Resultados para la búsqueda "co-operatives" : 2 resultados
Towards a responsible collaborative economy
Albert Cañigueral Bagó

The sharing economy has burst forcefully onto the scene in a wide range productive sectors (transport, tourism, finance, etc.). This collaborative approach is proving itself to be efficient in terms of business management, while also offering opportunities for citizens to exchange values (providing them with greater autonomy) and in many cases reducing their ecological footprint. Despite these virtues being hard to dispute, a critical and constructive inspection must be carried out to see whether sharing economy companies are also helping to change society's values, or if they are simply making capitalism more efficient. In the analysis for this article, a) we differentiate between the wide variety of actors in the sharing economy according to their purpose; and b) we present three avenues of exploration in which interest has been growing over the past year (the Sharing Business Model Compass, platform cooperativism, and Commons Collaborative Economies). Now is a critical moment if we are to guide the evolution of the sharing economy towards reaching its full potential. This is a complex matter that should not and indeed cannot be simplified.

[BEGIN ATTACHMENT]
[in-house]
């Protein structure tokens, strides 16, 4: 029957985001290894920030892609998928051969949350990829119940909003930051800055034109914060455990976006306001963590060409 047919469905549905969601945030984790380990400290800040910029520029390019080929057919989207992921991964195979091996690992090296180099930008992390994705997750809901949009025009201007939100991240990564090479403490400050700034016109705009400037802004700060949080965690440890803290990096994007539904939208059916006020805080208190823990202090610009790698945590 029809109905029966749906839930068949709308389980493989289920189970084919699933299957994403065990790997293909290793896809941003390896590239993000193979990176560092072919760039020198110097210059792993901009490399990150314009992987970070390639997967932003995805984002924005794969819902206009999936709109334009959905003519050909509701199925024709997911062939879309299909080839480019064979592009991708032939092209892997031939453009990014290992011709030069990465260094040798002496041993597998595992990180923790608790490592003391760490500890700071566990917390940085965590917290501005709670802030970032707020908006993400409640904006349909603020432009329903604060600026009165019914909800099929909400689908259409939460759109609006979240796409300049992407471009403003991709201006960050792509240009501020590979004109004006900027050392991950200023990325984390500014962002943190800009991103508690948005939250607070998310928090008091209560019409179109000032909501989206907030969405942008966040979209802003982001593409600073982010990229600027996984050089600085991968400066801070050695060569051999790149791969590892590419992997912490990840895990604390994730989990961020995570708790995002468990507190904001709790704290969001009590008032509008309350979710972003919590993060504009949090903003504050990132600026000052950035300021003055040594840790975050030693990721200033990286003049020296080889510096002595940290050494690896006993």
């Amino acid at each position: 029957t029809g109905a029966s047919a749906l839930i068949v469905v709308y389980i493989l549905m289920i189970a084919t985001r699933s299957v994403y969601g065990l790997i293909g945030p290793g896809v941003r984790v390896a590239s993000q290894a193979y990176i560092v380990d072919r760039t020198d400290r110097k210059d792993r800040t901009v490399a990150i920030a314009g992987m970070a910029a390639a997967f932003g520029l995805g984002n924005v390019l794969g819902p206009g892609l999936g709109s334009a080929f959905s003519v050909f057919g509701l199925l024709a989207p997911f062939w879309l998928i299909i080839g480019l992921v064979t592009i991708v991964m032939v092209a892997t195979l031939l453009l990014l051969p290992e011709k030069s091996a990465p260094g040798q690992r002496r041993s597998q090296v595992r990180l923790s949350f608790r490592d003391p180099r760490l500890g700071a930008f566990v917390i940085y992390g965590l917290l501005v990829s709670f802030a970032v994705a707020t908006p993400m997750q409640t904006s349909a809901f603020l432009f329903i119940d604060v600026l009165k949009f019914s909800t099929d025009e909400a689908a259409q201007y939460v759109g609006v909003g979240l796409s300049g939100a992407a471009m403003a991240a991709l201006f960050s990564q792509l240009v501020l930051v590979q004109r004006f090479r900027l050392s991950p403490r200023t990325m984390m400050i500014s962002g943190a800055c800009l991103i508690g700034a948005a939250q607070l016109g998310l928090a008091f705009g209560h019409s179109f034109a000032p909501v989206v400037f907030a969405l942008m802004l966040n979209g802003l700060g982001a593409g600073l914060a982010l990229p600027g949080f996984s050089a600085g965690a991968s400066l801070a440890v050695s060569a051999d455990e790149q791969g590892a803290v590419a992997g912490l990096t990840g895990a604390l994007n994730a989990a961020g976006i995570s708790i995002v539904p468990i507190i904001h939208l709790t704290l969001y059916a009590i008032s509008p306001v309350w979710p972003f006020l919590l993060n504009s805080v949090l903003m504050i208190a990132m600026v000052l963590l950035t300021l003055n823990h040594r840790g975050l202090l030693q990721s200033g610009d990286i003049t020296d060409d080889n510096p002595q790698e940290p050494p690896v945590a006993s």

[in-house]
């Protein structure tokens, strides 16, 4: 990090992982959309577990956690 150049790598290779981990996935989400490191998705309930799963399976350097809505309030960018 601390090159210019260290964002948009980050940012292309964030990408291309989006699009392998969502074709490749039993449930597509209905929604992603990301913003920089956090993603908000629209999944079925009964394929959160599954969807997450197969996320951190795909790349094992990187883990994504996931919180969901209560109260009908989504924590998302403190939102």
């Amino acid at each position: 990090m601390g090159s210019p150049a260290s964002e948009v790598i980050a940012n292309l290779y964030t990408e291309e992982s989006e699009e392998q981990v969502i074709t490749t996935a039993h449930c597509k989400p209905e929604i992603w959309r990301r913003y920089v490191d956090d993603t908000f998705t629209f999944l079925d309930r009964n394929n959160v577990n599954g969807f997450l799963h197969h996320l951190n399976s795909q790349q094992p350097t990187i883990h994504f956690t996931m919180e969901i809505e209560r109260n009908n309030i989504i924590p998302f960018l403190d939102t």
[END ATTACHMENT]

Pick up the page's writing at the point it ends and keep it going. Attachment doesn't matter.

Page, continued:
Social and solidarity economy in the 21st century, a concept in evolution: co-operatives, B Corporations and Economy for the common good
Vanessa Campos-i-Climent

All forms of social organization that have existed throughout human history have satisfied human needs in diferent ways. That is, they have given different answers to the three basic questions considered by Economics: "what to produce?", "how to produce it?" and "for whom to produce it?" The only trait that all forms of social organization have in common is their consideration of enterprises as the basic unit of production for goods and services.

Therefore, the way decisions are made in firms – the power game forever determining which interests are given priority over others – is key to understanding how the three above-mentioned questions are resolved. As such, faced with various proposals calling for an enconomy that prioritizes people over capital, we need to consider alternative ways in which business can operate.

In light of the above, this paper reviews the wide range of business models that criticize or question the principal of investor-owned firms, ie organizations whose main goal is not to make a profit whatever the cost. The paper provides an overview and comparison detailing the origins of such business models, which include co-operatives, labour-managed firms, B Corps, and Economy for the common good.

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